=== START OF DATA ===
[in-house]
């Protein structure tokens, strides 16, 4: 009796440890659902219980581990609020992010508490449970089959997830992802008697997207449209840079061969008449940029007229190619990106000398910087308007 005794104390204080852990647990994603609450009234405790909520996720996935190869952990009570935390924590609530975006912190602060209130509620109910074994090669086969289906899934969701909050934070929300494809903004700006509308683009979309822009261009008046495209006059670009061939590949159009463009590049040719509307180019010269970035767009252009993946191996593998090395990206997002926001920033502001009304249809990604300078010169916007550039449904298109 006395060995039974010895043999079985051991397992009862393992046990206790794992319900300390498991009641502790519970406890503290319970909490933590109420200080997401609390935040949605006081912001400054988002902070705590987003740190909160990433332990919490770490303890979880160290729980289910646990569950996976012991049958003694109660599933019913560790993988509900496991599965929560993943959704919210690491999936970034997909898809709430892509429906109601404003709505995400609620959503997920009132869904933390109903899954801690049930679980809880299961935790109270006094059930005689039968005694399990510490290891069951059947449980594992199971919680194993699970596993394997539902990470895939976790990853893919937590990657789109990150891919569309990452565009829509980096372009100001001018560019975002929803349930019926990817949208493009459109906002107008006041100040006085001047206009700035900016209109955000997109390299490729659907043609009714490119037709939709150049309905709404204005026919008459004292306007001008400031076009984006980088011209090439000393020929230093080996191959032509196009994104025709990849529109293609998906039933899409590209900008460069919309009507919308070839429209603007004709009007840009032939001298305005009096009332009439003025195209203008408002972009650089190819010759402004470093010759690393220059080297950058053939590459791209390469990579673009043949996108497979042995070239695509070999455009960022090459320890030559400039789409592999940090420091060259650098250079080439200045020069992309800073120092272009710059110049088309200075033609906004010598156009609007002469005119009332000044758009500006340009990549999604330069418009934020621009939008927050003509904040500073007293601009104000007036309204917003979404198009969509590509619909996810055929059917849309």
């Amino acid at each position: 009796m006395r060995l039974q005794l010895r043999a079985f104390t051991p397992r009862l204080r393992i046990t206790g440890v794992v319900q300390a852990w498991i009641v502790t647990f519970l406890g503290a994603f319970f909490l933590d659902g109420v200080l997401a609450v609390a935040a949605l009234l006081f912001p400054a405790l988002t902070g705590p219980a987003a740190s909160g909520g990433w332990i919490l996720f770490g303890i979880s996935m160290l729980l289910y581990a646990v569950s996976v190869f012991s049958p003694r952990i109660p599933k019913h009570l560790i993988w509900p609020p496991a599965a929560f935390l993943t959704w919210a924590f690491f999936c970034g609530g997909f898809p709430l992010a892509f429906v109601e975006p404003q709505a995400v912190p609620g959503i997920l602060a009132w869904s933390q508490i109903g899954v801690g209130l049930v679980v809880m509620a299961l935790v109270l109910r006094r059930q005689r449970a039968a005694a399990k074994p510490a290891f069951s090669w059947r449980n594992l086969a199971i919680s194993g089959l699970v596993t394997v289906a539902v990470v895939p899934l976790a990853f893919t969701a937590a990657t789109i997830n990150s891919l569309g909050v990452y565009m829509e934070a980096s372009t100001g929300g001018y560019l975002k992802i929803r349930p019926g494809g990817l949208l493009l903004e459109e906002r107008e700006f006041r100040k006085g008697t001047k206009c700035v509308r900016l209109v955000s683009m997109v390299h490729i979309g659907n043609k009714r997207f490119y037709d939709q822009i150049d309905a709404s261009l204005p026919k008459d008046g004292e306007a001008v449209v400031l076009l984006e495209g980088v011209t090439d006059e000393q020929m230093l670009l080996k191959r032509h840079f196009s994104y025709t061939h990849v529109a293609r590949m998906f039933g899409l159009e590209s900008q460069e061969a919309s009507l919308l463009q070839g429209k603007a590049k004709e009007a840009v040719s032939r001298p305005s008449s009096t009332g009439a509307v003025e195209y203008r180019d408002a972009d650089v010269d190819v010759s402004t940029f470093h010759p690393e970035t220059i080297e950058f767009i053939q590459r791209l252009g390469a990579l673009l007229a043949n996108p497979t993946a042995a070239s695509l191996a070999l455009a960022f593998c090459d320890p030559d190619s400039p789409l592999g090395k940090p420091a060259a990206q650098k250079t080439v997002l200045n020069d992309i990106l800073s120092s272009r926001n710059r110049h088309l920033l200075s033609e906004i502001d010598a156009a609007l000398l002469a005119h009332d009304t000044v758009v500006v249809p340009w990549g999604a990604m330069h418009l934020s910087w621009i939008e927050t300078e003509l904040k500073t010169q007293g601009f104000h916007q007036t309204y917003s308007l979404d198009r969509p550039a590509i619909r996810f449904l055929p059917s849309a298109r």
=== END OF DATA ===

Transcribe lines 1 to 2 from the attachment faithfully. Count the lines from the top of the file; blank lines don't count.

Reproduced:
[in-house]
């Protein structure tokens, strides 16, 4: 009796440890659902219980581990609020992010508490449970089959997830992802008697997207449209840079061969008449940029007229190619990106000398910087308007 005794104390204080852990647990994603609450009234405790909520996720996935190869952990009570935390924590609530975006912190602060209130509620109910074994090669086969289906899934969701909050934070929300494809903004700006509308683009979309822009261009008046495209006059670009061939590949159009463009590049040719509307180019010269970035767009252009993946191996593998090395990206997002926001920033502001009304249809990604300078010169916007550039449904298109 006395060995039974010895043999079985051991397992009862393992046990206790794992319900300390498991009641502790519970406890503290319970909490933590109420200080997401609390935040949605006081912001400054988002902070705590987003740190909160990433332990919490770490303890979880160290729980289910646990569950996976012991049958003694109660599933019913560790993988509900496991599965929560993943959704919210690491999936970034997909898809709430892509429906109601404003709505995400609620959503997920009132869904933390109903899954801690049930679980809880299961935790109270006094059930005689039968005694399990510490290891069951059947449980594992199971919680194993699970596993394997539902990470895939976790990853893919937590990657789109990150891919569309990452565009829509980096372009100001001018560019975002929803349930019926990817949208493009459109906002107008006041100040006085001047206009700035900016209109955000997109390299490729659907043609009714490119037709939709150049309905709404204005026919008459004292306007001008400031076009984006980088011209090439000393020929230093080996191959032509196009994104025709990849529109293609998906039933899409590209900008460069919309009507919308070839429209603007004709009007840009032939001298305005009096009332009439003025195209203008408002972009650089190819010759402004470093010759690393220059080297950058053939590459791209390469990579673009043949996108497979042995070239695509070999455009960022090459320890030559400039789409592999940090420091060259650098250079080439200045020069992309800073120092272009710059110049088309200075033609906004010598156009609007002469005119009332000044758009500006340009990549999604330069418009934020621009939008927050003509904040500073007293601009104000007036309204917003979404198009969509590509619909996810055929059917849309």